TEHRAN -- Last year he took New York by storm. This week, Iranian President Hassan Rouhani continued his charm offensive at the world's most high-profile economic summit in Davos, Switzerland.
At the ritzy Alpine resort, the Iranian leader delivered a clear message: Iran is open for business.
Rouhani touted investment opportunities in Iran, met with European oil executives and stressed Tehran's desire to conclude a nuclear accord with world powers that could lift international sanctions.
Back home, reaction to the president's Davos expedition have generally been positive.
Both liberal and conservative dailies have given a thumbs up to Rouhani's Swiss excursion.
"Iran announced its readiness to interact with the world," declared Iran, a moderate daily.
To some skeptics, however, Rouhani's comments echoed remarks made in Davos a decade ago by then-President Mohammad Khatami. Khatami wooed the international community and tried to persuade foreign investors to return to Iran.
Many Iranians back then were hopeful of a broad democratic and economic transformation. Expectations are now largely scaled back to some marginal improvements in the nation's faltering economy, battered by international sanctions.
"We do not want democracy now; we want jobs for our educated youth," said Kamaran, 60, a civil engineer who asked that his last name not be used for privacy reasons.
Khatami eventually ran afoul of conservatives and left office without having accomplished the broad reforms he had promised. He was succeeded by President Mahmoud Ahmadinejad, whose combative administration was blamed for worsening Tehran's relations with the world. Rouhani took office last year amid renewed hopes of reform.
The moderate daily Mardom Salari praised Rouhani's remarks in Switzerland in an opinion piece titled "A different Iran."
"Hassan Rouhani knows very well that the conduct of the previous government has tarnished the image of Iran in the world," the column stated. "That is why he insists on behaving so well during his diplomatic visits so that the world knows that extremism has come to an end in Iran."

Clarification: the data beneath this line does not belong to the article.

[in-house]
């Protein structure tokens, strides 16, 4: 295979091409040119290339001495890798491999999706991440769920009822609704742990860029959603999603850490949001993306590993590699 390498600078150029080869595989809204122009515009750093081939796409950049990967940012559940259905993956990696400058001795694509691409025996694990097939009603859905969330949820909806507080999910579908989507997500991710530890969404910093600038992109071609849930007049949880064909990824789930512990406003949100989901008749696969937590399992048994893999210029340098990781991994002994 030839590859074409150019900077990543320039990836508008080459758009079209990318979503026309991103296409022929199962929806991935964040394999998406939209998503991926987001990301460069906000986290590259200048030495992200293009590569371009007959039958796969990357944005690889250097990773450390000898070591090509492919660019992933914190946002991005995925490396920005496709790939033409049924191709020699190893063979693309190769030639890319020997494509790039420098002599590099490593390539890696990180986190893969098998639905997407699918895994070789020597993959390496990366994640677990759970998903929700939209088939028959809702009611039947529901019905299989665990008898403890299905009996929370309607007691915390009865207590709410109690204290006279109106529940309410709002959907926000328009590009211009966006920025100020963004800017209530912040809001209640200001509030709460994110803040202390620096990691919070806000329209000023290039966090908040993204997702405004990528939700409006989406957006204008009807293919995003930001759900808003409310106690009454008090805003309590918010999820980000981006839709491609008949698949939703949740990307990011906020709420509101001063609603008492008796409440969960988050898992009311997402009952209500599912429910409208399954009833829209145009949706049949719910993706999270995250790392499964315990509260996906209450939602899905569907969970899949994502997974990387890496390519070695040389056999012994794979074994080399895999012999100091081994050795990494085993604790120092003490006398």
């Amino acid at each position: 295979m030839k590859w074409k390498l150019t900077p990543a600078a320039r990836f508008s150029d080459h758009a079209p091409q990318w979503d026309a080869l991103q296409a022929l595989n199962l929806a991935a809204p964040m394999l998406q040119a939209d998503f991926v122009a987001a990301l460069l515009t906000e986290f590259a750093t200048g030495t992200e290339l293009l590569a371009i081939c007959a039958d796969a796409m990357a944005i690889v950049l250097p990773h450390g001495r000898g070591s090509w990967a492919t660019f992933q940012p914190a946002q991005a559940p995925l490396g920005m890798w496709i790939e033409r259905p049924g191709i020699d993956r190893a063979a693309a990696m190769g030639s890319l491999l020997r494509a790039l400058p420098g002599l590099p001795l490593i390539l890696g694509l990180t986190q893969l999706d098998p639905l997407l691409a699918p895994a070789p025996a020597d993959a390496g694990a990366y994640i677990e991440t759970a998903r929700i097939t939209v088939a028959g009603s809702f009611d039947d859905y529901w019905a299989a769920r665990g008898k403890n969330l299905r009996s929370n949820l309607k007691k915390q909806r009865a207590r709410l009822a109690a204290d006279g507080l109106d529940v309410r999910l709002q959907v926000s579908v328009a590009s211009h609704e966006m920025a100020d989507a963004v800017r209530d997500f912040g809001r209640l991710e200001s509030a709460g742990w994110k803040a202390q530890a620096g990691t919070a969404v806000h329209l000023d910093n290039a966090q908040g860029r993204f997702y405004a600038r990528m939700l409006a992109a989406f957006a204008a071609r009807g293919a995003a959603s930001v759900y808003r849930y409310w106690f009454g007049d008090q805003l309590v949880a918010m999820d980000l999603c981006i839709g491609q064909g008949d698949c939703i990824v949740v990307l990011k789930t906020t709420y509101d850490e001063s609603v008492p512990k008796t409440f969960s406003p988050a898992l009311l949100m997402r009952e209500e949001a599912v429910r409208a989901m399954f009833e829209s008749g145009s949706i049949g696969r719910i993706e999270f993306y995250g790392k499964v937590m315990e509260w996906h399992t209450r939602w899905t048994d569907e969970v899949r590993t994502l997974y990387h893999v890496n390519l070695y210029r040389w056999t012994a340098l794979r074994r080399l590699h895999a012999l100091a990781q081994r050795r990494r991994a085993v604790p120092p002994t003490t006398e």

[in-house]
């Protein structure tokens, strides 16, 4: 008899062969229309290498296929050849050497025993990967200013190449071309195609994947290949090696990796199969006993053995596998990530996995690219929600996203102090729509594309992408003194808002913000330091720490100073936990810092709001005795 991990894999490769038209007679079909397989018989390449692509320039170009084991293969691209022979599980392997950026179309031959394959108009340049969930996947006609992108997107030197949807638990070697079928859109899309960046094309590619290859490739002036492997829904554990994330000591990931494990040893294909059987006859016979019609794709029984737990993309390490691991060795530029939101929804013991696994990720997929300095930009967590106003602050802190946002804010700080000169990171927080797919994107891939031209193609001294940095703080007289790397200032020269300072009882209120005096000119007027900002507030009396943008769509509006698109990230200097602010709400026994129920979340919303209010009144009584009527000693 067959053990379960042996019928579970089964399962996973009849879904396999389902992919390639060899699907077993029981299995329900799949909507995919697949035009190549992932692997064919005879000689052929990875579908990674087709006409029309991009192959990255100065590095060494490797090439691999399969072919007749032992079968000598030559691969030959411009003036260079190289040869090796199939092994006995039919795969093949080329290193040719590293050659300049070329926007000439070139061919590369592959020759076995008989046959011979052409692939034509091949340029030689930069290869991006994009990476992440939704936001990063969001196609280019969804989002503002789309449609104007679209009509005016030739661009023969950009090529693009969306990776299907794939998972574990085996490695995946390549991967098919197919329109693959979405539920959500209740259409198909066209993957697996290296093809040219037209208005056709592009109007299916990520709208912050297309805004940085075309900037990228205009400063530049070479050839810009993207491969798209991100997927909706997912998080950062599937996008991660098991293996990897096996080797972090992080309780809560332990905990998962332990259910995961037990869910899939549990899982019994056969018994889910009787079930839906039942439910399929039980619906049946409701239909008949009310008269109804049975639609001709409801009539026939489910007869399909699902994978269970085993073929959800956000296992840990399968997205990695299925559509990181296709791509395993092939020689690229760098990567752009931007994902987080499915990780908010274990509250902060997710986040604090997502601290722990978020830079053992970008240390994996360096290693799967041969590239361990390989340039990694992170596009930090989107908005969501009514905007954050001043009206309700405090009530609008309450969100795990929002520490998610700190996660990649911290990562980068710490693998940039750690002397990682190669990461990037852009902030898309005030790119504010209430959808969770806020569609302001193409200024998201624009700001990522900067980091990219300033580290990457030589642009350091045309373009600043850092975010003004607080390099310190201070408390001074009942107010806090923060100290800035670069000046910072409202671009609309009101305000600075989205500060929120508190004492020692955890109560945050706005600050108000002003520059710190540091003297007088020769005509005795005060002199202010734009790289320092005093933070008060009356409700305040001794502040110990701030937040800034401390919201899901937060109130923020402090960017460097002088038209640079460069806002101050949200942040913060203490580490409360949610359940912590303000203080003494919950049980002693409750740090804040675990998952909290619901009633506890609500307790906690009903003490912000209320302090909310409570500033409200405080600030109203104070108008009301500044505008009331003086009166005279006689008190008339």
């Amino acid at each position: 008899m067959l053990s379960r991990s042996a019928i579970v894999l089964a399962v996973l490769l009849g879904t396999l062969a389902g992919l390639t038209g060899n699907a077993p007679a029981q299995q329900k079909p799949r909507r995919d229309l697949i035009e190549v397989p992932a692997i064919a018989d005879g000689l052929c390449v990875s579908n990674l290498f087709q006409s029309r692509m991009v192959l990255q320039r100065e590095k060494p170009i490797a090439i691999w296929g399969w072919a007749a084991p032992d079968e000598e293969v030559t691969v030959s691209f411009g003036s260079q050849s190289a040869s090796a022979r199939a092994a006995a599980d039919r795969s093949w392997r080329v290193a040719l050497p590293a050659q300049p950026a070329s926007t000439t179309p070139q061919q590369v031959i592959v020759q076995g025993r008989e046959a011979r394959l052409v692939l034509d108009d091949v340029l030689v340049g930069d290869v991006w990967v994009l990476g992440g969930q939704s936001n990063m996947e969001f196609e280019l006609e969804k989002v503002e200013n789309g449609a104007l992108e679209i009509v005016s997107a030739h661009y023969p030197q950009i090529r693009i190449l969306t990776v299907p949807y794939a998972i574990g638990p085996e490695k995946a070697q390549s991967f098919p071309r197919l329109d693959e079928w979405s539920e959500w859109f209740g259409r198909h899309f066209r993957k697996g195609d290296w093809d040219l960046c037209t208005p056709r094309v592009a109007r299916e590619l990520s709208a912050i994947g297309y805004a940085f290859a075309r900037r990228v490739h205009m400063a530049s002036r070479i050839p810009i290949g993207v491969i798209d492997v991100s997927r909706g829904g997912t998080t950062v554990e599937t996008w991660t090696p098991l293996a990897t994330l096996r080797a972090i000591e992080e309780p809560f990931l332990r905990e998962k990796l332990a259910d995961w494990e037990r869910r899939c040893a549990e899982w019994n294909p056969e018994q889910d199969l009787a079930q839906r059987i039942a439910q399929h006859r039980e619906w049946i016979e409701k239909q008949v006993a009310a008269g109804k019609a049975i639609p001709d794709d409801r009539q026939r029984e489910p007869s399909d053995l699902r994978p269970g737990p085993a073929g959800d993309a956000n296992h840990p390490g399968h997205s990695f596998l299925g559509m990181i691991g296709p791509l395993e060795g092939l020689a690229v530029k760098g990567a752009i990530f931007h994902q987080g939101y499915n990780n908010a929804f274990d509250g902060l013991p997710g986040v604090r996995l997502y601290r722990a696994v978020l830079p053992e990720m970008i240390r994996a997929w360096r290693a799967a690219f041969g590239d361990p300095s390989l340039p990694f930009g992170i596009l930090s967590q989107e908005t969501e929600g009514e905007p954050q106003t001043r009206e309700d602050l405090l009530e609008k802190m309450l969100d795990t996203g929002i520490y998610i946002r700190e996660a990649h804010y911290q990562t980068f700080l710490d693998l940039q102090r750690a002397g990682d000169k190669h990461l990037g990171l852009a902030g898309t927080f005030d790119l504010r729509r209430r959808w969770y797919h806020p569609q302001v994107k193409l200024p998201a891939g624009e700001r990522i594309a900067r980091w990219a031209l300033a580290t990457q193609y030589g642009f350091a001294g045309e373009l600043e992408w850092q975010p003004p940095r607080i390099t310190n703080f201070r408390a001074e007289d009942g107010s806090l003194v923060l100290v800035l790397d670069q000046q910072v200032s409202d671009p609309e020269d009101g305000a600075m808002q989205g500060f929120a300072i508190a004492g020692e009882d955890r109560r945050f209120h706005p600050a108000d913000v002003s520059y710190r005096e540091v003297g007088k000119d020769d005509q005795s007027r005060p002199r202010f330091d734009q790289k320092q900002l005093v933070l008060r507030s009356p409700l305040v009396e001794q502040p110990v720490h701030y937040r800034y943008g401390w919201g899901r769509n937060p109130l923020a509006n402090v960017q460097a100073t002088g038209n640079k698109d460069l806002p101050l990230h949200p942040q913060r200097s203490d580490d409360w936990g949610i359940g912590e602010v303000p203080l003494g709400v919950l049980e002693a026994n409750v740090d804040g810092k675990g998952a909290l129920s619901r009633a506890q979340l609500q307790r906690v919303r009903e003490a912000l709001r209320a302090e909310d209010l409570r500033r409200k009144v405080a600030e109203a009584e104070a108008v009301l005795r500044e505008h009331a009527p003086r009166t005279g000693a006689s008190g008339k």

Rouhani has already pushed for an accommodation with world powers on Iran's controversial nuclear program, resulting in an interim deal with the United States and other nations. Iran has agreed to constraints on its nuclear efforts in exchange for a reduction in international sanctions.
Many analysts predict that Rouhani's popularity will plummet should the nuclear deal fall through, dashing the public's hopes for economic improvement.
"After his election victory last year, Rouhani is raising people's expectations and if for any reason sanctions are not lifted and the [nuclear] deal ... fails, then we will witness a backlash of frustration," Mohammad Reza Sabzalipour, an Iranian businessman, wrote on his website.
There was considerable buzz about Rouhani's comment in Davos on Thursday that reopening of the U.S. Embassy "is not impossible" — a stunning statement considering the mutually hostile U.S.-Iran relations since the 1979 Islamic revolution and seizure of the embassy and 52 hostages.
Conservatives in Iran are still suspect of Rouhani's planned opening to the West. The hard-line Kayhan newspaper noted Secretary of State John F. Kerry's statement that the "military option" is still on the table should a nuclear deal with Iran fail. Accompanying that comment was Rouhani's assurance: "We are not scared, we keep the resistance economy in Iran."